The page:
Books by Hoover Fellows

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Dereliction of Duty

by H. R. McMastervia Books by Hoover Fellows
Tuesday, May 16, 2017

Dereliction Of Duty is a stunning analysis of how and why the United States became involved in an all-out and disastrous war in Southeast Asia. Fully and convincingly researched, based on transcripts and personal accounts of crucial meetings, confrontations and decisions, it is the only book that fully re-creates what happened and why.

Democracy: Stories From the Long Road to Freedom

by Condoleezza Ricevia Books by Hoover Fellows
Thursday, May 4, 2017

From the end of the Cold War and the collapse of the Soviet Union to the ongoing struggle for human rights in the Middle East, Condoleezza Rice has served on the front lines of history. As a child, she was an eyewitness to a third awakening of freedom, when her hometown of Birmingham, Alabama, became the epicenter of the civil rights movement for black Americans.

Rules for International Monetary Stability: Past, Present, and Future by Michael D. Bordo (Editor), John B. Taylor (Editor)

Rules for International Monetary Stability

via Hoover Institution Press
Monday, April 10, 2017

The perceived negative consequences of spillovers from the actions of central banks around the world have led to increasing calls for international monetary policy coordination. Rules for International Monetary Stability reports on the results of a Hoover Institution conference that brought together academics, financial experts, and policy makers to focus on the need for a classic rules-based reform of the international monetary system. 

hello-girls-cover

The Hello Girls

by Elizabeth Cobbsvia Books by Hoover Fellows
Thursday, April 6, 2017

This is the story of how America’s first women soldiers helped win World War I, earned the vote, and fought the U.S. Army. In 1918, the U.S. Army Signal Corps sent 223 women to France. They were masters of the latest technology: the telephone switchboard. General John Pershing, commander of the American Expeditionary Forces, demanded female “wire experts” when he discovered that inexperienced doughboys were unable to keep him connected with troops under fire. Without communications for even an hour, the army would collapse.

Genocide: A World History

by Norman M. Naimarkvia Books by Hoover Fellows
Friday, December 16, 2016

An engagingly written and comprehensive synthesis of genocide from the beginning of human history to the present.

Rugged Individualism: Dead Or Alive?

by David Davenport, Gordon Lloydvia Hoover Institution Press
Wednesday, November 30, 2016

Today American rugged individualism is in a fight for its life on two battlegrounds: in the policy realm and in the intellectual world of ideas that may lead to new policies. In this book the authors look at the political context in which rugged individualism flourishes or declines and offer a balanced assessment of its future prospects. They outline its path from its founding—marked by the Declaration of Independence—to today, focusing on different periods in our history when rugged individualism was thriving or under attack.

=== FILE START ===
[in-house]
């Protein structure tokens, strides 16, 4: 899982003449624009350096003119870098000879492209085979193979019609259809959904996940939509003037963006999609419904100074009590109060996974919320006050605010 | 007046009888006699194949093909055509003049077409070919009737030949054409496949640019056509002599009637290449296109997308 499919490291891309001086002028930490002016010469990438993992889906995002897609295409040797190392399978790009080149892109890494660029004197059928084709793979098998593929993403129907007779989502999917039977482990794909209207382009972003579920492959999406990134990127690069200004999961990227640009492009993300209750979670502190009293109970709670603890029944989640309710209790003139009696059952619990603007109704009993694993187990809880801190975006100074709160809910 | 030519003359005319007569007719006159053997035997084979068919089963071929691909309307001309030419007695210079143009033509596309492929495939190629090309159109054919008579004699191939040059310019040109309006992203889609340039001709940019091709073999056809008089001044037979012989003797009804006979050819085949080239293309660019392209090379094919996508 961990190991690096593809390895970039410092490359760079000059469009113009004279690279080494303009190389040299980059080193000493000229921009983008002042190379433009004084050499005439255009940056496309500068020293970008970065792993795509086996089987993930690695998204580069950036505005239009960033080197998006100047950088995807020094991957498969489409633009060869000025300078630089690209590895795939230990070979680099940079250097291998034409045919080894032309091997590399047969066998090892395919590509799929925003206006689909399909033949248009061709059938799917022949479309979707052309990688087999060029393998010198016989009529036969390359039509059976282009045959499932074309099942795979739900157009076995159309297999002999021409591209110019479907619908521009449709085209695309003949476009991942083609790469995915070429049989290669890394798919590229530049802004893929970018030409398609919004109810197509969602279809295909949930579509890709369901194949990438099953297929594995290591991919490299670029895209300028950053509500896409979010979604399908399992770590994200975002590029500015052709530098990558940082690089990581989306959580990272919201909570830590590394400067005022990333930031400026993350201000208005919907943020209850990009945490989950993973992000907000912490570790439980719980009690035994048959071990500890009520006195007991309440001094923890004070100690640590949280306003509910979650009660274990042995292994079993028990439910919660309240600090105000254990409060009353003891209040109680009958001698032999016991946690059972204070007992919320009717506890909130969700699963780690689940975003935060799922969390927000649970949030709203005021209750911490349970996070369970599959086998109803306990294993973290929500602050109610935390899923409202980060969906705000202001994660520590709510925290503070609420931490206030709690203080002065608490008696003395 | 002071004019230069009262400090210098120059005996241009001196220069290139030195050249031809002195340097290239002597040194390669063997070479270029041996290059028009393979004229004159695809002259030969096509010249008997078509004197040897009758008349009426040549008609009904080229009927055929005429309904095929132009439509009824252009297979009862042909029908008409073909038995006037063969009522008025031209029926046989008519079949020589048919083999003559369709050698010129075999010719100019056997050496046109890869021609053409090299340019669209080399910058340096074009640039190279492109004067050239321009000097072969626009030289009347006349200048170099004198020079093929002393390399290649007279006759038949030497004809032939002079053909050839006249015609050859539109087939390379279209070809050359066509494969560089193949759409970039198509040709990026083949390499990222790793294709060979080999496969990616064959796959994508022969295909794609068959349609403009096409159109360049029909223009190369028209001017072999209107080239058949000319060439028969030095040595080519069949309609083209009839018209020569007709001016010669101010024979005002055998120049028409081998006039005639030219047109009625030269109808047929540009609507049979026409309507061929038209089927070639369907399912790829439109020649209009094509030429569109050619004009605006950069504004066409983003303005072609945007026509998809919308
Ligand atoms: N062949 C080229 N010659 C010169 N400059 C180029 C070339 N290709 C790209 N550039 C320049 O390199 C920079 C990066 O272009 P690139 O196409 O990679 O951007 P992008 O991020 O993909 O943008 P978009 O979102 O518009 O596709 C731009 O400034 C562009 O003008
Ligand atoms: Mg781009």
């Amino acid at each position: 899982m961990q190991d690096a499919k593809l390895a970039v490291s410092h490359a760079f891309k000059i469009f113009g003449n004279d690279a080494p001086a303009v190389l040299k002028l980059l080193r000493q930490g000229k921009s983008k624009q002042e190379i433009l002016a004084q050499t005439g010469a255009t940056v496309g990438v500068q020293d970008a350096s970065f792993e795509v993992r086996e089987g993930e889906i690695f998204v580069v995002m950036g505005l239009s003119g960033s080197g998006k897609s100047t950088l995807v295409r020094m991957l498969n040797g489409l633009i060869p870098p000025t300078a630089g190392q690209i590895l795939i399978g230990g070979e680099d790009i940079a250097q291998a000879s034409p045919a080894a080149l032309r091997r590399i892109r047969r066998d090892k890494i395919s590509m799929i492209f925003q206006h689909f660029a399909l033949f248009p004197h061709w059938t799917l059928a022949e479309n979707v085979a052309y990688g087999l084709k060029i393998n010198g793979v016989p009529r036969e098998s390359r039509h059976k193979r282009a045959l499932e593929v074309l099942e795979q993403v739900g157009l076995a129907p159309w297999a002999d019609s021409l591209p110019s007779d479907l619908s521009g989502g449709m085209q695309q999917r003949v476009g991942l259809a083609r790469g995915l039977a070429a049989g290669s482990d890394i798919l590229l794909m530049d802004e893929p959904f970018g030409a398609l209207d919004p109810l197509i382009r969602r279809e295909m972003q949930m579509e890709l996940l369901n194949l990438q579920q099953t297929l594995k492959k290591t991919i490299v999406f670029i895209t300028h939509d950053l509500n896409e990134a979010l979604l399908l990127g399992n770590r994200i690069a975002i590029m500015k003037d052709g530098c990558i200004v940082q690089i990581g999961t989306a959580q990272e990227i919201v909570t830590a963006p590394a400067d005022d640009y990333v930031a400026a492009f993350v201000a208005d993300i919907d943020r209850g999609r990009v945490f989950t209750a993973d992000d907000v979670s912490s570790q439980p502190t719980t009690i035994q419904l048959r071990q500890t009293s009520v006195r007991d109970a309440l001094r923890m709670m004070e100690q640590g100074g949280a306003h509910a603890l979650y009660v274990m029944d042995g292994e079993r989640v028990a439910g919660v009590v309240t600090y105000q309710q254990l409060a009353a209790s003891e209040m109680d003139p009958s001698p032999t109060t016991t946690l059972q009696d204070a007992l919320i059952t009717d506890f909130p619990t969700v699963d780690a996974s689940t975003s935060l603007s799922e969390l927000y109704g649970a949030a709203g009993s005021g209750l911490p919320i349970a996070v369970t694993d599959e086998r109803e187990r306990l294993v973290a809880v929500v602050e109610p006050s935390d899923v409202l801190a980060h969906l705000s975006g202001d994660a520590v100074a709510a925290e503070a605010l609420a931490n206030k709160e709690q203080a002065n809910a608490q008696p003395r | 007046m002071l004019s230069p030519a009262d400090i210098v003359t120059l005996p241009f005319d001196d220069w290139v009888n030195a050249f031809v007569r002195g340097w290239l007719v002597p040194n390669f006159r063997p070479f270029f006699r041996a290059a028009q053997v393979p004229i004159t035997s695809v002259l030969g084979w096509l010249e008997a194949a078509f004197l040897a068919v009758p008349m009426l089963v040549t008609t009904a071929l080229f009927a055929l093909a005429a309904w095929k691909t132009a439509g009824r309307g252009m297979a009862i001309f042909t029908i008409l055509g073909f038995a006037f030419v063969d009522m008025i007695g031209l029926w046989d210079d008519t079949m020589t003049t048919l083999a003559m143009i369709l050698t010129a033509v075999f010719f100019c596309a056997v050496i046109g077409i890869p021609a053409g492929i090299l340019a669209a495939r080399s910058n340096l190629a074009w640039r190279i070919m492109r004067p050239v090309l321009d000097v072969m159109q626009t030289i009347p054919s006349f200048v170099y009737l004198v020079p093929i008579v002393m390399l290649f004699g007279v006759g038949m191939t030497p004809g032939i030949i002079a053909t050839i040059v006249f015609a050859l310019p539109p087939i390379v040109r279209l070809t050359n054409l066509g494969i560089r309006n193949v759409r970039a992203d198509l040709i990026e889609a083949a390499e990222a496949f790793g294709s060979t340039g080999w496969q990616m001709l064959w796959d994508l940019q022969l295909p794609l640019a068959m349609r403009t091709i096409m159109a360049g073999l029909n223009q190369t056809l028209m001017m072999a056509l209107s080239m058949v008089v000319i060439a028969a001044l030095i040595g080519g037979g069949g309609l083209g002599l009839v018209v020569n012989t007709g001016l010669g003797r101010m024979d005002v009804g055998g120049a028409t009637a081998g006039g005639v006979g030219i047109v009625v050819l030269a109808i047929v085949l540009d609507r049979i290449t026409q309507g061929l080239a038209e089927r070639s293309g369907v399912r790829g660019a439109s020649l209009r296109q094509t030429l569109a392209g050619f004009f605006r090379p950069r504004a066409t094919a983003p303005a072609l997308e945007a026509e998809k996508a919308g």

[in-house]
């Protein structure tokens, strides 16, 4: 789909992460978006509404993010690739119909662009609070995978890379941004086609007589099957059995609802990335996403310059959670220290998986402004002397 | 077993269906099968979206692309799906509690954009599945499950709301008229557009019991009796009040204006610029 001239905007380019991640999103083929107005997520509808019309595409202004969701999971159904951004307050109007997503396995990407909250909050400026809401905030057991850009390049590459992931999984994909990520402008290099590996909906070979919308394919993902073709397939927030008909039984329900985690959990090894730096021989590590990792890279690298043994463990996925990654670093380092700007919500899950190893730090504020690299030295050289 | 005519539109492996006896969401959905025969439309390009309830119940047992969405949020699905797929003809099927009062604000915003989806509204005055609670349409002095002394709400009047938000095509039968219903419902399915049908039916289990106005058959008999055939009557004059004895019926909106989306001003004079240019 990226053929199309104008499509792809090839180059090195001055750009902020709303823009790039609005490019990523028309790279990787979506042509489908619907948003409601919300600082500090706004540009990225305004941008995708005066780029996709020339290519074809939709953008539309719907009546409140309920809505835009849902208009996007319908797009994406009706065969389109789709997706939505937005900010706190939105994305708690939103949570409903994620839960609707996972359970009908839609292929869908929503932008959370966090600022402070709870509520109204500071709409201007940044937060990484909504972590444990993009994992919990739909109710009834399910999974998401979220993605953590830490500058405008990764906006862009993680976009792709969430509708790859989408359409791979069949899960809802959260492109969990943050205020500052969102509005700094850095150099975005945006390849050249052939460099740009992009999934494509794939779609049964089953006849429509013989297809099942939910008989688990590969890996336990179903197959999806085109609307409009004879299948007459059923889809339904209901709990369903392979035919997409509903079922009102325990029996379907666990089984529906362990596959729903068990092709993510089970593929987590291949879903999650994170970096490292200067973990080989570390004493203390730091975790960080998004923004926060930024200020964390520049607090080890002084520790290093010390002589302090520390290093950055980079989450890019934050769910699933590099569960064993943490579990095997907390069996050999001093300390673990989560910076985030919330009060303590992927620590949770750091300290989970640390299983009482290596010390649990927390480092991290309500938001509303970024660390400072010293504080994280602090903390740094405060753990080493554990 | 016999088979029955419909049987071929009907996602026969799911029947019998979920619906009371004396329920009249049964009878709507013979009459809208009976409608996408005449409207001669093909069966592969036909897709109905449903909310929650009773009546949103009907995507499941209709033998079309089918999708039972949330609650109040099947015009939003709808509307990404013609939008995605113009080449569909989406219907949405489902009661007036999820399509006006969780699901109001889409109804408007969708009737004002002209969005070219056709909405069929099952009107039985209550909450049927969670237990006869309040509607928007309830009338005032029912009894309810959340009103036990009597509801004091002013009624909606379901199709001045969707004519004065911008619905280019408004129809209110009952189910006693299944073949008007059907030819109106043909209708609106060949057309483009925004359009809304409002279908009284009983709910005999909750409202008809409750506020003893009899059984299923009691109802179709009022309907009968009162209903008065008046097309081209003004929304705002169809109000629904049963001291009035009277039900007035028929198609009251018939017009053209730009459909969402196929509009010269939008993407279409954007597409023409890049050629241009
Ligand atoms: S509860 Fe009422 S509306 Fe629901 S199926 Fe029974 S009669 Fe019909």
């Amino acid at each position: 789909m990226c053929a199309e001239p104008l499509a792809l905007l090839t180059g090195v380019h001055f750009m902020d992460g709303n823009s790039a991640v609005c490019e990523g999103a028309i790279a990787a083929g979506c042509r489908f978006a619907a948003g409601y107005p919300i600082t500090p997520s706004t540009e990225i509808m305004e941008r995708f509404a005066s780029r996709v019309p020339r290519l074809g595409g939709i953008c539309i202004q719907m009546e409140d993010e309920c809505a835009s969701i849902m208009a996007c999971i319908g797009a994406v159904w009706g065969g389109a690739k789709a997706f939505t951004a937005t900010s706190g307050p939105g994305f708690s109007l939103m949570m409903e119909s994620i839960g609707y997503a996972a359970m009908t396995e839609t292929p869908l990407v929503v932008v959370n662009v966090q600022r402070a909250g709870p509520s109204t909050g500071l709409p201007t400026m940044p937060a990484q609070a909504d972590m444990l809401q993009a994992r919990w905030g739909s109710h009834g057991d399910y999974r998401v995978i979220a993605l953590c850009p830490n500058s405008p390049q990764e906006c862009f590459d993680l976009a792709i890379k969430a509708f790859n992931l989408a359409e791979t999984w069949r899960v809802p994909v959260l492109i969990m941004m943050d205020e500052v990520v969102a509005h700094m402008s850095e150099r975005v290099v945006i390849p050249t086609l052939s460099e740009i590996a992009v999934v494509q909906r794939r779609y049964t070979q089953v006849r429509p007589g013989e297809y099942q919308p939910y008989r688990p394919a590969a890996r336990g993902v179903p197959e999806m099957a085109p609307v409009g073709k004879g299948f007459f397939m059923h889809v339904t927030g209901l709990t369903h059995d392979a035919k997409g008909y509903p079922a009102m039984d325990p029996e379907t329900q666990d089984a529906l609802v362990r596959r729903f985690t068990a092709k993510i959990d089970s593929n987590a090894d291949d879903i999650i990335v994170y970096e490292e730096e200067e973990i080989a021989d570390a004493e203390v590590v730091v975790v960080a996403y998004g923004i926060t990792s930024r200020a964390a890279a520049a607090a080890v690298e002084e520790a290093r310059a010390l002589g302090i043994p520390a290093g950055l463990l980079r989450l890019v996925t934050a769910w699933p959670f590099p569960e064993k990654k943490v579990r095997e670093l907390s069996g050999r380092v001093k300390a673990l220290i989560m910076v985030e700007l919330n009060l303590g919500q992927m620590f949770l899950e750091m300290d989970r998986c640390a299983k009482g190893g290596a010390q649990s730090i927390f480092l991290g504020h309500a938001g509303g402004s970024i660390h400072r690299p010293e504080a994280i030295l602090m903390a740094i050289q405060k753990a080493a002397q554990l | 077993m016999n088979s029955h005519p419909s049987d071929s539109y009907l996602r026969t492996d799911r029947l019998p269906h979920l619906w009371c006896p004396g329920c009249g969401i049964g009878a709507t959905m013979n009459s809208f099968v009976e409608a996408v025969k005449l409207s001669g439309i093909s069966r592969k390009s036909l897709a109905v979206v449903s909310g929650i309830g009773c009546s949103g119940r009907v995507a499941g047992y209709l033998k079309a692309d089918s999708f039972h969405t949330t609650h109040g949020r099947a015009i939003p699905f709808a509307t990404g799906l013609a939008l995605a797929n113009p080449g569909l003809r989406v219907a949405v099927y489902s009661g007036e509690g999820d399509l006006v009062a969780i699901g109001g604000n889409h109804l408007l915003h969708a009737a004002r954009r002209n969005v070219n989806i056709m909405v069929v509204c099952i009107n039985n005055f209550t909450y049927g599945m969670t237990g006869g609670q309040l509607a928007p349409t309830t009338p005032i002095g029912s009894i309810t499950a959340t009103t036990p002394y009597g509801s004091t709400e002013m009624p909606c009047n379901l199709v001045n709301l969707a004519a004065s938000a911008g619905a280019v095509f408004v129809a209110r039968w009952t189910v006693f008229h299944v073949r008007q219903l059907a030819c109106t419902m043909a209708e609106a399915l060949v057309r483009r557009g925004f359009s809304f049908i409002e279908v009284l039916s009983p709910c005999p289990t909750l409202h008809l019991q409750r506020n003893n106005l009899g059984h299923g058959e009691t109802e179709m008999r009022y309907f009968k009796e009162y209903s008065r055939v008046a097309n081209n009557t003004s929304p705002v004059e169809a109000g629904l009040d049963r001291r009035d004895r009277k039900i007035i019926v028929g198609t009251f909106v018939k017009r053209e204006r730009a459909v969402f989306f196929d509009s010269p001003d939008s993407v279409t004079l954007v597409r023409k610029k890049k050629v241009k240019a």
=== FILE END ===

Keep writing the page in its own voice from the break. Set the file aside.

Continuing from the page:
Charter Schools at the Crossroads: Predicaments, Paradoxes, Possibilities

by Chester E. Finn Jr., Bruno V. Manno, Brandon L. Wright via Books by Hoover Fellows
Tuesday, October 25, 2016

Charter Schools at the Crossroads offers a frank and nuanced analysis of the successes and shortcomings of the charter movement, and outlines possible directions for the future. 

Eyes, Ears, & Daggers by Hoover Institution senior fellow Thomas Henriksen.

Eyes, Ears, and Daggers: Special Operations Forces and the Central Intelligence Agency in America’s Evolving Struggle against Terrorism

by Thomas H. Henriksenvia Hoover Institution Press
Thursday, October 13, 2016

Both the Special Operations Forces (SOF) and the Central Intelligence Agency (CIA) have served as the nation’s eyes, ears, and daggers, often in close cooperation but occasionally at cross- purposes throughout their histories. In this book, Thomas H. Henriksen examines the warrior-spy connection both before and after the formation of the SOF and the CIA, suggesting that their history is notable for instances of cooperating, competing, circumventing, and even cutting each other out of the action before the 9/11 terrorist attacks brought about their present close alignment.

Learning From Experience

by George P. Shultzvia Hoover Institution Press
Monday, October 3, 2016

George P. Shultz recounts a lifetime of experiences in government, business, and academia and describes how those experiences have shaped his worldview. In a plainspoken manner, he provides the reader with keys to understanding how he helped bring the nuclear disarmament movement into the mainstream of American policy discussions, why he urges his Republican Party colleagues to adopt measures to address climate change as an insurance policy for the future, why leaders must learn to govern over diversity, and more.

The Spoils of War: Greed, Power, and the Conflicts That Made Our Greatest Presidents

by Bruce Bueno de Mesquita, Alastair Smithvia Books by Hoover Fellows
Wednesday, September 28, 2016

Why are America’s most beloved presidents also our most dangerous? It’s striking how many of the presidents Americans venerate—Abraham Lincoln, George Washington, Franklin D. Roosevelt, and John F. Kennedy, to name a few—oversaw some of the republic’s bloodiest years. Perhaps they were driven by the needs of the American people and the nation. Or maybe they were just looking out for themselves.

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Featured Book

Thinking about the Future
By George P. Shultz

The depth of Hoover’s scholarship is reflected in the numerous books published by our fellows on a broad variety of topics and issues. This timely and prodigious output offers insight on the most pressing issues in public policy.